On February 20 Indonesian defence minister Mahfud Mahmoddin declared he was tired of prolonged talks with the independence movements in Aceh and West Papua and threatened to become increasingly tough with "separatist groups".
SIRA has evidence that the TNI has started to train militia groups in the northern part of Aceh. "Jakarta is going to try to repeat what it did in East Timor", Marhaban warned. She said that the TNI is recruiting poor transmigrants from Java for six months of training. "This shows the Wahid government's desperation. It has been unable to contain or curtail the pro- referendum sentiment by military means, and is now resorting to inciting communal conflict to achieve its ends."
Following the forced resignation of the despot Suharto in 1998 the democracy movement forced a number of concessions from President Habibie's government and the TNI including the abolition of wide-ranging anti- subversion laws.
However, many restrictive laws remain on the books, including those dealing with freedom of speech (including the law banning the propagation of Marxism).
Last November Muhammad Nazar, chairperson of SIRA, was detained and charged with treason. After growing pressure he was finally set to go to trial last week. He looks set to be the first activist to be so charged since the Suharto days. According to Marhaban, some 500 extra soldiers have been deployed for his trial in Banda Aceh.
The Western powers' opposition to Aceh's independence is primarily motivated by a desire to maintain a politically stable environment for corporate investment throughout the Indonesian archipelago. There is a general fear within the ruling circles of the imperialist powers, in particular in Washington and Canberra, that if Aceh was to win its independence, the West Papuan independence struggle would be given added momentum and other provinces dissatisfied with rule from Jakarta would become similarly inspired.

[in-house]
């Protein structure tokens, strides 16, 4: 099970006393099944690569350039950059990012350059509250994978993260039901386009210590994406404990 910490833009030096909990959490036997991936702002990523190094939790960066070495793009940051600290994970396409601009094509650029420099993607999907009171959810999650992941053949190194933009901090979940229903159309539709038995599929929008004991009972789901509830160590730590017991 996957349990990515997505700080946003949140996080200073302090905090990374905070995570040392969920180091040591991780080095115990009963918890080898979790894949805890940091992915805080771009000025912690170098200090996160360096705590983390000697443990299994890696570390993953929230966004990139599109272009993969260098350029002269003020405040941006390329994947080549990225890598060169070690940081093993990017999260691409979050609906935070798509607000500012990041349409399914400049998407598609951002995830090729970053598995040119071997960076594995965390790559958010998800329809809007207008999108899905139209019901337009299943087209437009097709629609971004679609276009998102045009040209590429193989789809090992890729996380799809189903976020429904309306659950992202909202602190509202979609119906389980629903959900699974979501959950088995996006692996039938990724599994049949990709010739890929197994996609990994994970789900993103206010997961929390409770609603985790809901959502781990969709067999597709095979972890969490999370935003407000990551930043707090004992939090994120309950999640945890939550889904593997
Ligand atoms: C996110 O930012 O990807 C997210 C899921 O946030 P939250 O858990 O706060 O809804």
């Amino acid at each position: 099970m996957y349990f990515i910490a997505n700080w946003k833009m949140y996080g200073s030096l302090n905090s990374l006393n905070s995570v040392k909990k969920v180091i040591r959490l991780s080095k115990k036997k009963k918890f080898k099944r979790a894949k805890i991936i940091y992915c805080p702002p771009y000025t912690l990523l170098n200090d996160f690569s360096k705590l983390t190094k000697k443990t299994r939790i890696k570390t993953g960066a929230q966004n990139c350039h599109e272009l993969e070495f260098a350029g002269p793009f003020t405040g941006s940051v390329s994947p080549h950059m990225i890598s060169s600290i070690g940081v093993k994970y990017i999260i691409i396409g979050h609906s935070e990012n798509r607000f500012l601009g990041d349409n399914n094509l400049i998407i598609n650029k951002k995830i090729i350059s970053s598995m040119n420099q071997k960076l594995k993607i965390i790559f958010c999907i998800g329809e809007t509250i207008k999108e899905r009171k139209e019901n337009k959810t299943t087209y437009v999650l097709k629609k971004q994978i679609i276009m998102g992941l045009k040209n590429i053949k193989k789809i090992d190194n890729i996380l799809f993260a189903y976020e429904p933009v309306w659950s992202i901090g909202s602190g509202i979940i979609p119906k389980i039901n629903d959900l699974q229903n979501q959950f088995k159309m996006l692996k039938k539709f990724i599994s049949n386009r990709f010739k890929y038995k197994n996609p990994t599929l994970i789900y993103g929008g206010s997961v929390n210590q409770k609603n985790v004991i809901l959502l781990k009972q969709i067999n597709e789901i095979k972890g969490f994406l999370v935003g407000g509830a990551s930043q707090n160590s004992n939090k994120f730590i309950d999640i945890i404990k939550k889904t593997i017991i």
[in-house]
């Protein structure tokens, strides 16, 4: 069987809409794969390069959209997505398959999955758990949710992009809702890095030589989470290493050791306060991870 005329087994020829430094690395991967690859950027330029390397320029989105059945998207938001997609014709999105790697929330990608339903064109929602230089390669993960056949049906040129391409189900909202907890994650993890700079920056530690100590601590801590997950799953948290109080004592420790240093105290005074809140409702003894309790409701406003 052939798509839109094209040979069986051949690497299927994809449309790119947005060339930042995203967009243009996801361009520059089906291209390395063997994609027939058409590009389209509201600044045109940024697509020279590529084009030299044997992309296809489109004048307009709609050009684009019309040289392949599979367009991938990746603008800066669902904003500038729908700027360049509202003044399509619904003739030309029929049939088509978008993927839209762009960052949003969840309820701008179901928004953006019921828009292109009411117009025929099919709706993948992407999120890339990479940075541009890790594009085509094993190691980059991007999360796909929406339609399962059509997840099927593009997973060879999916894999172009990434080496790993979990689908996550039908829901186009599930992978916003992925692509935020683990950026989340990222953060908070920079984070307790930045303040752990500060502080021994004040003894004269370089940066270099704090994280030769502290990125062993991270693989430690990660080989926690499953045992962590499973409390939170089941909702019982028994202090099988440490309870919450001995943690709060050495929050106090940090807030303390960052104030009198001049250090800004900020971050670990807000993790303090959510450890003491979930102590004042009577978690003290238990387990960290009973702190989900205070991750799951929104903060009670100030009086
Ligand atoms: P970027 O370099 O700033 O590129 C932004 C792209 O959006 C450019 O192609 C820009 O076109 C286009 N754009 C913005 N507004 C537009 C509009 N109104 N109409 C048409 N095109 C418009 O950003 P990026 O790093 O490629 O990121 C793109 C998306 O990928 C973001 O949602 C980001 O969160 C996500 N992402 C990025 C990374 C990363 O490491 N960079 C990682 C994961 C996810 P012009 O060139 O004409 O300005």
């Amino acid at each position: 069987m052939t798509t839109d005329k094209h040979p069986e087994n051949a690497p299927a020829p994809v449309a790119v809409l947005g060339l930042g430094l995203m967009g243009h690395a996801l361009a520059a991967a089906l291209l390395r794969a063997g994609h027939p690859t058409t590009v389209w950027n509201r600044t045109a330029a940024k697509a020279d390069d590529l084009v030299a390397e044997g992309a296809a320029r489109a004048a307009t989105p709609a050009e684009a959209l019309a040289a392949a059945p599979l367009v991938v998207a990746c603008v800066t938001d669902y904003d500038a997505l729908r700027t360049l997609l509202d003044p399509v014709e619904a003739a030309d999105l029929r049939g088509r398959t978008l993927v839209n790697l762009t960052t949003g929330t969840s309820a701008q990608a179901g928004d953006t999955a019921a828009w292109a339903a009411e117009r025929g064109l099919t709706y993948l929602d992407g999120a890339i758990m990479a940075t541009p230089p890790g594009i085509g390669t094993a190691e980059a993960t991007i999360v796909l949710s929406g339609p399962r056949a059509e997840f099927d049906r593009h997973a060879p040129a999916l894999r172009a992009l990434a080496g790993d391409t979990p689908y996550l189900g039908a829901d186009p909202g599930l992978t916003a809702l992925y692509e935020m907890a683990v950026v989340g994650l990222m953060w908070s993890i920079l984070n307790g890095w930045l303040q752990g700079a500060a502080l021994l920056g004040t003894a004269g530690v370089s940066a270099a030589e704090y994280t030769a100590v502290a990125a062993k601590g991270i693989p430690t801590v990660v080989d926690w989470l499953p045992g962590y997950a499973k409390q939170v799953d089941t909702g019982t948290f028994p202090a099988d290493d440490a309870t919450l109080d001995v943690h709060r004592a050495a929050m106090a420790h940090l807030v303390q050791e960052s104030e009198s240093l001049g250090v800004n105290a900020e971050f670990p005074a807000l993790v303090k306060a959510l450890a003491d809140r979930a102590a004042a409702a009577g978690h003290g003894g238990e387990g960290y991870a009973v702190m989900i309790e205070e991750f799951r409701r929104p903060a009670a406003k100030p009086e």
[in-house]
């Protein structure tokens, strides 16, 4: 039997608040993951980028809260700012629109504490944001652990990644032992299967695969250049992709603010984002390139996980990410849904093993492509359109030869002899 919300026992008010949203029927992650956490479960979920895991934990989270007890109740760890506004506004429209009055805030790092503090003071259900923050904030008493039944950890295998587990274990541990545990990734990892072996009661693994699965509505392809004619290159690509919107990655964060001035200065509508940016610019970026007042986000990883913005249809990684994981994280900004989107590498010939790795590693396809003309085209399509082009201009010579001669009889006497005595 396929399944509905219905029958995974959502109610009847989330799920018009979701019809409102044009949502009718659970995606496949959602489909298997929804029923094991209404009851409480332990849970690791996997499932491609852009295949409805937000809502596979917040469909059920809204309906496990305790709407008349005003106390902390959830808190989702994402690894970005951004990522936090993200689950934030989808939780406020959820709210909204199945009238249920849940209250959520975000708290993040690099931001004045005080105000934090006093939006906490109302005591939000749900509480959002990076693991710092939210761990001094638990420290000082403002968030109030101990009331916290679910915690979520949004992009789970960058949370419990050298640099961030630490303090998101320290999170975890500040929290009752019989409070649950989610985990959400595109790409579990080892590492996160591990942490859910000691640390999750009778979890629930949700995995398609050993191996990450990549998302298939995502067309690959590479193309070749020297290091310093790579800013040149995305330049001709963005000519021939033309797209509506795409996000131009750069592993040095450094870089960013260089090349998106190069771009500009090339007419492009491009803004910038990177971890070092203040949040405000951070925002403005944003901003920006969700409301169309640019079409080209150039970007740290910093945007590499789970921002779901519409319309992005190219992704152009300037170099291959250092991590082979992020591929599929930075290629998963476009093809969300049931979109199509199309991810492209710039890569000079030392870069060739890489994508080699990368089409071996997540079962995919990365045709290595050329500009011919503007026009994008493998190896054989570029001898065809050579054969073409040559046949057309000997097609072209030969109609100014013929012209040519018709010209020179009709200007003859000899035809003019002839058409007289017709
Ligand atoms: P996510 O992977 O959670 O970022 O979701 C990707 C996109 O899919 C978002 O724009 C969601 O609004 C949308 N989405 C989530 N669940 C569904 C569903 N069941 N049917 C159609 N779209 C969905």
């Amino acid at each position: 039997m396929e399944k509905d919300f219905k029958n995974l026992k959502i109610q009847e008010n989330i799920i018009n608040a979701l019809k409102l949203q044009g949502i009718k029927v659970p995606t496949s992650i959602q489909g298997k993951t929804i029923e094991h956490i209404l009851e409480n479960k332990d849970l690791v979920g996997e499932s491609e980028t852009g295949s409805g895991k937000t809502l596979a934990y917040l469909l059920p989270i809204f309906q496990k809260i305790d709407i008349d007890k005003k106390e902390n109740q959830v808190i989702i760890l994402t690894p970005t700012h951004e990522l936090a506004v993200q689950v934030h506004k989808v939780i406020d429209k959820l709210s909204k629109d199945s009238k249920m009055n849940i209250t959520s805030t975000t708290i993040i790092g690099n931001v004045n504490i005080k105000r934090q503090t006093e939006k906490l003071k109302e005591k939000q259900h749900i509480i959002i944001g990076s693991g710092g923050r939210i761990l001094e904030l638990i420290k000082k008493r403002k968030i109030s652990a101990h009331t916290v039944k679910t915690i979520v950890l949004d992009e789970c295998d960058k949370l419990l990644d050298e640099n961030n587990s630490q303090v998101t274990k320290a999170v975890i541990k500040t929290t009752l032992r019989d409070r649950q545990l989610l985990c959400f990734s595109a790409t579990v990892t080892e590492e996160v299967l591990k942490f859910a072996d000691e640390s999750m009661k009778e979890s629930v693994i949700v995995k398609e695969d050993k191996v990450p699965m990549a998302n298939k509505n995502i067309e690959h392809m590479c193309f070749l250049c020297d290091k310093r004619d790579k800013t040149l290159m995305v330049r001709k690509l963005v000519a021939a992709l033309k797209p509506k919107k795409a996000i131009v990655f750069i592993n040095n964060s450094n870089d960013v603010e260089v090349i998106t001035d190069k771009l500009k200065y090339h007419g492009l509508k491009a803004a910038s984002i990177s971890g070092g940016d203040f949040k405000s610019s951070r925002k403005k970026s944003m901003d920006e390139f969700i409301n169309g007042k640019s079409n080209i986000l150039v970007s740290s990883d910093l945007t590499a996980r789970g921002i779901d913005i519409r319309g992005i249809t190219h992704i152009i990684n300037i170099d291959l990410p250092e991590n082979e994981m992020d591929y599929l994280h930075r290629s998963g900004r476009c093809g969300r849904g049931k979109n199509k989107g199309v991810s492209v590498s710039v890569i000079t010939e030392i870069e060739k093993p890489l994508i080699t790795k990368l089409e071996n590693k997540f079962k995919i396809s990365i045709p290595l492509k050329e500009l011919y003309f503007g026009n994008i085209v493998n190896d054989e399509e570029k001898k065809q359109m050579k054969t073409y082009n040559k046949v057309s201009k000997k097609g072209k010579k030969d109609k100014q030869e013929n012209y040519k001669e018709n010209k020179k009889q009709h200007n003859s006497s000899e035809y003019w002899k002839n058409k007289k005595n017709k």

US support is important for the Wahid administration to maintain control in Aceh. It gives political cover to Jakarta and helps keep the independence forces relatively isolated and serves to strengthen a weakening military position within Indonesia.
TNI and Indonesian police forces are increasingly stretched. It is estimated that half of Indonesia's 200,000 soldiers and 300,000 police are now deployed in provinces waging struggles for independence such as Aceh and West Papua or where communal violence is breaking out, such as in Kalimantan and Malaku.
Marhaban is under no illusions about how the fight for the right to a referendum would eventually be won. "International pressure on Jakarta, particularly from countries such as the US and Australia, is vital", she said.
US military training, or the stepping up of such training by Australia, will provide further legitimacy to the Indonesian government's effort to smash the independence forces. For this reason, she argued, the Australian and US governments must be forced to end all military ties to Indonesia.
SIRA is demanding the TNI and police leave Aceh. After that there's a need to conduct a campaign to raise consciousness among Acehnese about what a referendum would mean. "We have to be ready to take the consequences", Marhaban said, alluding to the likely difficulties a democratic government might encounter from multinational companies, such as Exxon (Esso), currently profiting from the Acehnese people's misery.
From Green Left Weekly issue #440
Saturday, April 14, 2001
By Chris Latham & Pip Hinman